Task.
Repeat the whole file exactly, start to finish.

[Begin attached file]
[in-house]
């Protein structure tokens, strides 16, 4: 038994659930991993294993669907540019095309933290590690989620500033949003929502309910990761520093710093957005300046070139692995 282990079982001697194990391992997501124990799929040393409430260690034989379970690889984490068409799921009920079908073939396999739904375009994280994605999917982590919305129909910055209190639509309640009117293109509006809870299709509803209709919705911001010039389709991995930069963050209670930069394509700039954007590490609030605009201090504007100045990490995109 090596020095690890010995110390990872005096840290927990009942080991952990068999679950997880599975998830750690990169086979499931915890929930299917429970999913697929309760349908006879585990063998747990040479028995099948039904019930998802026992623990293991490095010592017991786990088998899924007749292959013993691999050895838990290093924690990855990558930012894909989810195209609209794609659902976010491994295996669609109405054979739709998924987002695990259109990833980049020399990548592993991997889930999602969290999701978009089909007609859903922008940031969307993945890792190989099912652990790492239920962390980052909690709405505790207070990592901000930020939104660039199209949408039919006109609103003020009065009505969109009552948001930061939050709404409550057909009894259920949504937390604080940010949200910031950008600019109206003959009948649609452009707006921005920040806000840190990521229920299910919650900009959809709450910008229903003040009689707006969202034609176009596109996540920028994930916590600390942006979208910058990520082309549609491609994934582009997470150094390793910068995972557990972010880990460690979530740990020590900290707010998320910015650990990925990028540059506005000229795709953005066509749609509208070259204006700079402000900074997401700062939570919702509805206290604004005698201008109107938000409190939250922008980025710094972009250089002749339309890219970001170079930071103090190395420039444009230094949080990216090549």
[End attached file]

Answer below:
[in-house]
């Protein structure tokens, strides 16, 4: 038994659930991993294993669907540019095309933290590690989620500033949003929502309910990761520093710093957005300046070139692995 282990079982001697194990391992997501124990799929040393409430260690034989379970690889984490068409799921009920079908073939396999739904375009994280994605999917982590919305129909910055209190639509309640009117293109509006809870299709509803209709919705911001010039389709991995930069963050209670930069394509700039954007590490609030605009201090504007100045990490995109 090596020095690890010995110390990872005096840290927990009942080991952990068999679950997880599975998830750690990169086979499931915890929930299917429970999913697929309760349908006879585990063998747990040479028995099948039904019930998802026992623990293991490095010592017991786990088998899924007749292959013993691999050895838990290093924690990855990558930012894909989810195209609209794609659902976010491994295996669609109405054979739709998924987002695990259109990833980049020399990548592993991997889930999602969290999701978009089909007609859903922008940031969307993945890792190989099912652990790492239920962390980052909690709405505790207070990592901000930020939104660039199209949408039919006109609103003020009065009505969109009552948001930061939050709404409550057909009894259920949504937390604080940010949200910031950008600019109206003959009948649609452009707006921005920040806000840190990521229920299910919650900009959809709450910008229903003040009689707006969202034609176009596109996540920028994930916590600390942006979208910058990520082309549609491609994934582009997470150094390793910068995972557990972010880990460690979530740990020590900290707010998320910015650990990925990028540059506005000229795709953005066509749609509208070259204006700079402000900074997401700062939570919702509805206290604004005698201008109107938000409190939250922008980025710094972009250089002749339309890219970001170079930071103090190395420039444009230094949080990216090549």